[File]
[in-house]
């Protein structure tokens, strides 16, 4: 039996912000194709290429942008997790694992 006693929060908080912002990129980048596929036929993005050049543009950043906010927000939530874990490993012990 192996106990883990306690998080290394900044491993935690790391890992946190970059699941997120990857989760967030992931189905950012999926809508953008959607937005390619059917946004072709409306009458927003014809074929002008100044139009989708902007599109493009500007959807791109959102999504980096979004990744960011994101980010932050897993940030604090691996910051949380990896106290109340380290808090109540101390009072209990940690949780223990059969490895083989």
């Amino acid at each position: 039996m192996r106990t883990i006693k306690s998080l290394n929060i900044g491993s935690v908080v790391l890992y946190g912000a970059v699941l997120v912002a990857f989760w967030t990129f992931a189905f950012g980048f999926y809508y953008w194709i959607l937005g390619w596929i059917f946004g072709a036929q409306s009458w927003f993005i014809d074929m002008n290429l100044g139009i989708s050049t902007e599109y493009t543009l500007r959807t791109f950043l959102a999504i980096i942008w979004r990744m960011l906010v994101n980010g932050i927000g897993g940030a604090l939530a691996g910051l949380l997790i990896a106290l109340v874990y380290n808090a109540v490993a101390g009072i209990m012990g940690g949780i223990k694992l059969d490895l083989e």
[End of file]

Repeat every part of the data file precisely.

[in-house]
């Protein structure tokens, strides 16, 4: 039996912000194709290429942008997790694992 006693929060908080912002990129980048596929036929993005050049543009950043906010927000939530874990490993012990 192996106990883990306690998080290394900044491993935690790391890992946190970059699941997120990857989760967030992931189905950012999926809508953008959607937005390619059917946004072709409306009458927003014809074929002008100044139009989708902007599109493009500007959807791109959102999504980096979004990744960011994101980010932050897993940030604090691996910051949380990896106290109340380290808090109540101390009072209990940690949780223990059969490895083989």
């Amino acid at each position: 039996m192996r106990t883990i006693k306690s998080l290394n929060i900044g491993s935690v908080v790391l890992y946190g912000a970059v699941l997120v912002a990857f989760w967030t990129f992931a189905f950012g980048f999926y809508y953008w194709i959607l937005g390619w596929i059917f946004g072709a036929q409306s009458w927003f993005i014809d074929m002008n290429l100044g139009i989708s050049t902007e599109y493009t543009l500007r959807t791109f950043l959102a999504i980096i942008w979004r990744m960011l906010v994101n980010g932050i927000g897993g940030a604090l939530a691996g910051l949380l997790i990896a106290l109340v874990y380290n808090a109540v490993a101390g009072i209990m012990g940690g949780i223990k694992l059969d490895l083989e």